Vickie Boughen, co-founder of CG Masters School of 3D Animation & VFX, had a very similar drastic transition. 

“My business partner and I had been talking about doing a trial of these live online classes for about a year. And then all of a sudden it was like, ‘Wait a minute, everything is shutting down.’ So what went from being a trial, went to going live within a day.”

The silver lining

Despite the long list of challenges that came with pivoting their business models overnight, both Garner and Boughen have experienced new levels of personal and professional success as a result.

For Boughen, COVID opened up the door for various international business opportunities that never would’ve been at her disposal pre-pandemic.

“Because of COVID, we decided to put all of our training videos and live classes online, which is something that we wouldn’t have thought of doing before,” says Boughen.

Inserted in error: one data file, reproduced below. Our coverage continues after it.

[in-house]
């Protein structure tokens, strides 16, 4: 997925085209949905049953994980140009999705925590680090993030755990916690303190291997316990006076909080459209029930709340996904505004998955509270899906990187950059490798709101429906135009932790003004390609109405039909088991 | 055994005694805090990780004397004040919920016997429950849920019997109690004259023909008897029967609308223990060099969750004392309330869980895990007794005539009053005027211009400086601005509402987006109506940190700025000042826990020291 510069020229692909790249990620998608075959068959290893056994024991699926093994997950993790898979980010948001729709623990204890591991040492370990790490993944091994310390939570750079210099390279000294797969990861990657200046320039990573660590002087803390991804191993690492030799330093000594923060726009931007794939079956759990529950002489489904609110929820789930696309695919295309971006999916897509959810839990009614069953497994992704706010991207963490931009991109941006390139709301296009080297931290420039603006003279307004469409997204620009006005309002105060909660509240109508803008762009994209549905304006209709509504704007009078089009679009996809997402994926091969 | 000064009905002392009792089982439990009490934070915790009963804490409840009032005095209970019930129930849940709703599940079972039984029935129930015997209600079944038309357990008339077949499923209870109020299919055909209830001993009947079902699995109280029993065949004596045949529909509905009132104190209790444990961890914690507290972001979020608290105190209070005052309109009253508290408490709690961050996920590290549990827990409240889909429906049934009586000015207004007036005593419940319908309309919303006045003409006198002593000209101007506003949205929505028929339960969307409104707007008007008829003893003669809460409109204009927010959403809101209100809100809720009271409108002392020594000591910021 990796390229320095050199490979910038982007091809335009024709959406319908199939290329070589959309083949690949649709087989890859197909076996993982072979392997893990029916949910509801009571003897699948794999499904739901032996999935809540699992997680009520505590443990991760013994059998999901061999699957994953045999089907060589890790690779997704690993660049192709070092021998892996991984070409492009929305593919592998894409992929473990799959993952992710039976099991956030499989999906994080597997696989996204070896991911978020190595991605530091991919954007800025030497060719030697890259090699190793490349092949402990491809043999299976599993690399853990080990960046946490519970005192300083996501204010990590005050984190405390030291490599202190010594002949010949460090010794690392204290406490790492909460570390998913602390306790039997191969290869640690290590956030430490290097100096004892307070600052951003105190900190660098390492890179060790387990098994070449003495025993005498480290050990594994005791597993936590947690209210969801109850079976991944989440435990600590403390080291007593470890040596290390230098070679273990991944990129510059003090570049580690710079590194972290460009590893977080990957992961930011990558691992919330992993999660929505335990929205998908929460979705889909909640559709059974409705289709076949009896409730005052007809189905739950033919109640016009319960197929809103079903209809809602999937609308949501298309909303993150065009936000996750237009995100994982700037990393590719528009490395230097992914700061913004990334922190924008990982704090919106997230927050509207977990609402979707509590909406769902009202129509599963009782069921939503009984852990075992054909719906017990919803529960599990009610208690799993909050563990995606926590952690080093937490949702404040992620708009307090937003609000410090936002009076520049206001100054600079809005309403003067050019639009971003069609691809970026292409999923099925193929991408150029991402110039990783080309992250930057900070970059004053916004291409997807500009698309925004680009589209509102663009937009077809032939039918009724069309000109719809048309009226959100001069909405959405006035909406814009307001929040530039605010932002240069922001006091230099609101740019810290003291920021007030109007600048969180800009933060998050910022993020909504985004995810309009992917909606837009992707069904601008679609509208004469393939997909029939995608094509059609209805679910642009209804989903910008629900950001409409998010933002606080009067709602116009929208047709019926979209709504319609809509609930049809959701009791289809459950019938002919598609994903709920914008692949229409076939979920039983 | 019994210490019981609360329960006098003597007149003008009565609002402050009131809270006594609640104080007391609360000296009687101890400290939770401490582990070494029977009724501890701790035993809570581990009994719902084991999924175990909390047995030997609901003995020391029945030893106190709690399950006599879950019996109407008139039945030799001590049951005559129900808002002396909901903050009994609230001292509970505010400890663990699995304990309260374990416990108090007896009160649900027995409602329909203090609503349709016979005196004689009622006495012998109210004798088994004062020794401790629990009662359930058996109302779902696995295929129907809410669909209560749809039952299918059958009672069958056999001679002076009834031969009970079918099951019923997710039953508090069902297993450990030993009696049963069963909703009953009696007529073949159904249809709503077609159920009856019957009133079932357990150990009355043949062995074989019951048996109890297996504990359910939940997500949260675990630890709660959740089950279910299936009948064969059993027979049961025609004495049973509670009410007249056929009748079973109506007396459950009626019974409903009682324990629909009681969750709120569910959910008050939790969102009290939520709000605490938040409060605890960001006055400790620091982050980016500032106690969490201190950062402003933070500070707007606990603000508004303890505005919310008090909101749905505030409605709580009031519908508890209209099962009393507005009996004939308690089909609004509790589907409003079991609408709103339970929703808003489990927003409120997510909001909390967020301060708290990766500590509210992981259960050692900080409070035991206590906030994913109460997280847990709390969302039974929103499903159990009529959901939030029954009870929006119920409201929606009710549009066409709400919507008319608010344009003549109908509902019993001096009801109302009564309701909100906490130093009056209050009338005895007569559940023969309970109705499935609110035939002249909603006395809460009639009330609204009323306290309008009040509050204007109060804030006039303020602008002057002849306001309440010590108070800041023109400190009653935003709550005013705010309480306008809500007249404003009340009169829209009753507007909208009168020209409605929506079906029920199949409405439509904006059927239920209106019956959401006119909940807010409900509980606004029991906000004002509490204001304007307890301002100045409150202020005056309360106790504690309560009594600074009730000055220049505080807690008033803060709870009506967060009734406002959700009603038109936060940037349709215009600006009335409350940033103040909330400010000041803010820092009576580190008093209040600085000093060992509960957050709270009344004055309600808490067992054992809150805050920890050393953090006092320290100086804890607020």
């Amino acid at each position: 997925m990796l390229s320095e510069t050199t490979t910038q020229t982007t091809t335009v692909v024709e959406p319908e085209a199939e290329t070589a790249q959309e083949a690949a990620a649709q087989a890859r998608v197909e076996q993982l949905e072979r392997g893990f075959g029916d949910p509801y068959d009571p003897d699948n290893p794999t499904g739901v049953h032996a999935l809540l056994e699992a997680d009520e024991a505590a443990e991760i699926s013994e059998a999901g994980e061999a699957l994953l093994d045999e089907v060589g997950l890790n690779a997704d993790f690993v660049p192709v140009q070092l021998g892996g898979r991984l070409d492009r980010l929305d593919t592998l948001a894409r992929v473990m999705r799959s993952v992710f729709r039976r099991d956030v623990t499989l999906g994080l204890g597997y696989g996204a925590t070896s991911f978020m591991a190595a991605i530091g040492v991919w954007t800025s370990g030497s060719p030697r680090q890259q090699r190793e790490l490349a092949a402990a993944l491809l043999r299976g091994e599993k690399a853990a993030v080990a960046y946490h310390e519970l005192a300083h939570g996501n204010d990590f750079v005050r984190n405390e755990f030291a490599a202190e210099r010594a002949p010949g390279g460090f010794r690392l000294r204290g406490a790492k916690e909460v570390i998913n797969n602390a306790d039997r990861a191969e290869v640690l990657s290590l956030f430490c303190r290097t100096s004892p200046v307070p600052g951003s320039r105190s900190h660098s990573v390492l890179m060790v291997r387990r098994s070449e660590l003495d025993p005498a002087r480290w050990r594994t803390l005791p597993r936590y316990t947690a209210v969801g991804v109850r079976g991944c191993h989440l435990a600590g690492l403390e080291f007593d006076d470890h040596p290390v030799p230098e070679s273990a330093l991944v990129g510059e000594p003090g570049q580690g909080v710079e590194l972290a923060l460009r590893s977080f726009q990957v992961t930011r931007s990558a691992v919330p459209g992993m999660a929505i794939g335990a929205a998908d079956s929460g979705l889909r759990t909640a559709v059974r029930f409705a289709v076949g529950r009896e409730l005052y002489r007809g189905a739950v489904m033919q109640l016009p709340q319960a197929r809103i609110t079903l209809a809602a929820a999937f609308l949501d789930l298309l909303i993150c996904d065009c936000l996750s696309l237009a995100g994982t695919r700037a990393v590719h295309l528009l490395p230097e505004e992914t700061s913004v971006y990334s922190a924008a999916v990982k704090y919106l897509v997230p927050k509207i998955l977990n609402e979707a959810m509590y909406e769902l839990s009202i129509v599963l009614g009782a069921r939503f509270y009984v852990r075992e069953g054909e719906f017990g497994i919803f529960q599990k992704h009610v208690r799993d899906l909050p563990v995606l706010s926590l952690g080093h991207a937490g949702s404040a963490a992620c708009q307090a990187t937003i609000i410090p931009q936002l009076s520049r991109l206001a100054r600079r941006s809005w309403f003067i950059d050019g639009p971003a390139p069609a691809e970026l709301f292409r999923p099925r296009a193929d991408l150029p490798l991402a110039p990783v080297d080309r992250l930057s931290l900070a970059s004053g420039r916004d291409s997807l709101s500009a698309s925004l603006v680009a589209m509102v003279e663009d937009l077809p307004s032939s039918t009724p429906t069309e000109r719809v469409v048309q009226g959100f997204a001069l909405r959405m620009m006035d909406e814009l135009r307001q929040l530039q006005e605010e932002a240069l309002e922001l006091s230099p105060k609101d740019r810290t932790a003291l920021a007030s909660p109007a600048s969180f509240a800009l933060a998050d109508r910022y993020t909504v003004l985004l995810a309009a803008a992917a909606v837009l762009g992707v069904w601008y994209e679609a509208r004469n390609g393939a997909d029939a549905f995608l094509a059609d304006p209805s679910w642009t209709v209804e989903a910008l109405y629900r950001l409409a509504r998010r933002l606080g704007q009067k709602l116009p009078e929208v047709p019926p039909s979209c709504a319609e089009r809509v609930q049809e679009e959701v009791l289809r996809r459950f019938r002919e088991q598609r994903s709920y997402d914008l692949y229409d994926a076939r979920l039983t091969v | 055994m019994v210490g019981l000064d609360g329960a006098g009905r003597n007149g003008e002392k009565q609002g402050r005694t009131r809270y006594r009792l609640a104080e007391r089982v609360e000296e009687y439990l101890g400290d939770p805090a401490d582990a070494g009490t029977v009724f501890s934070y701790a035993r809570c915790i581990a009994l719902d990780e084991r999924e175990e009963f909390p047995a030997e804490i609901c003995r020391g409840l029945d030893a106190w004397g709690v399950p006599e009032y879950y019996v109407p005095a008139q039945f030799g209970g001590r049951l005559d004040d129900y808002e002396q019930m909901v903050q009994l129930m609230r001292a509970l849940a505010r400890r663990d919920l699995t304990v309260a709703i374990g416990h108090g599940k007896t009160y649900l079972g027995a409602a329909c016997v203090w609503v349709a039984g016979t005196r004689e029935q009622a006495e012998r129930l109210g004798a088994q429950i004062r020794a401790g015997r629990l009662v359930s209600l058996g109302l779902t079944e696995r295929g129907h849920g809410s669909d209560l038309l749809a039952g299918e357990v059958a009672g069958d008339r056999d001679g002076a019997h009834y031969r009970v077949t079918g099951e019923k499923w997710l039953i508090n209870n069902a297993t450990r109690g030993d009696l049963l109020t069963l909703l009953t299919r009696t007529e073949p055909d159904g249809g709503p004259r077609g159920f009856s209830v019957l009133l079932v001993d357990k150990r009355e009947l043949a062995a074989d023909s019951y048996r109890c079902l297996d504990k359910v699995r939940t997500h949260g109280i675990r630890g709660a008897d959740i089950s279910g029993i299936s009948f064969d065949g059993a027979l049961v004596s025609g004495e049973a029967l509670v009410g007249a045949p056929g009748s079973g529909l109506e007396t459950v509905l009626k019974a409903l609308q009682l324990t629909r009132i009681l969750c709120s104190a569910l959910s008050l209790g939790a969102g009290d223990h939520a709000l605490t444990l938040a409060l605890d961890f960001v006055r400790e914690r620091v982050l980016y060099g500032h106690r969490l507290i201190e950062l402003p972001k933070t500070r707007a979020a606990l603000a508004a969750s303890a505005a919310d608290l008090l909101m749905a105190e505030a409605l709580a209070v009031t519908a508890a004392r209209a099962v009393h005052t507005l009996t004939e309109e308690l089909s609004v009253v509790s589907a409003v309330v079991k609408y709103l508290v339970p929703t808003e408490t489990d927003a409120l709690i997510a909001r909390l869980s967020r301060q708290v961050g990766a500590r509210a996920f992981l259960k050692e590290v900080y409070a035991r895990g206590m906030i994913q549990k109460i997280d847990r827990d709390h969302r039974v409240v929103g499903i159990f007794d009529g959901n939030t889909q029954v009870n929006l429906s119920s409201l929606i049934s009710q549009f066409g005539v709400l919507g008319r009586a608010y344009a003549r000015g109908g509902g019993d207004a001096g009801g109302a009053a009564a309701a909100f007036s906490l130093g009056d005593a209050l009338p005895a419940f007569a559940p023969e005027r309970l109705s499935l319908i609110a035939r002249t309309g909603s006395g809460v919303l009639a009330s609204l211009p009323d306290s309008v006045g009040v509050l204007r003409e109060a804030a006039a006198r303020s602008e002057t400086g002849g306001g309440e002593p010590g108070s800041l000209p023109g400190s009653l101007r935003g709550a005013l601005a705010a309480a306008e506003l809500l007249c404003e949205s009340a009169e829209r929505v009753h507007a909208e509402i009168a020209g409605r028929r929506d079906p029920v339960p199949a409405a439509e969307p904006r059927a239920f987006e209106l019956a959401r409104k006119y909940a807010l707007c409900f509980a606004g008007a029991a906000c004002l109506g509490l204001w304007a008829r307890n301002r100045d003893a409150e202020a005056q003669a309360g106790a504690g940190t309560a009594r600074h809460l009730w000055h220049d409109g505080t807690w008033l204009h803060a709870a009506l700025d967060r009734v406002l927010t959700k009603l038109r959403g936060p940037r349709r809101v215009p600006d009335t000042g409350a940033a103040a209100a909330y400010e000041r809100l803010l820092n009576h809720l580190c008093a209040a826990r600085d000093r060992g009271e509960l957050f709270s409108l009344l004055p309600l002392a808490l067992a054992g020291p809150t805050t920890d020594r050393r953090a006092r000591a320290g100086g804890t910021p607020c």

“As a result, we’re currently training a studio in Hong Kong. As a business, we were able to pivot and start training professionals — a new market that we wouldn’t have gone for before. So this entire transition has been really great. It’s not huge in the sense that we’re making piles of money, but it’s huge for us in the sense of finding ways to continue to move forward until the onsite picks up again.” 

Garner explains that COVID allowed her to unlock a new level of productivity.

“COVID taught me to understand myself better. I love teaching in person, and sometimes, I would end up working 12 weeks in a row with little to no days off. That’s not really sustainable for anyone,” says Garner.

“COVID gave me permission to get insulated, to go inside, and to focus on what was most important for my business and my family. The new model that I had dreamed up on the airplane was to become more suitable than any other model I had practiced before. This new model taught me how to be more productive.”

The new reality

In going online, Boughen recognizes that the benefits of this transition extend far beyond her business.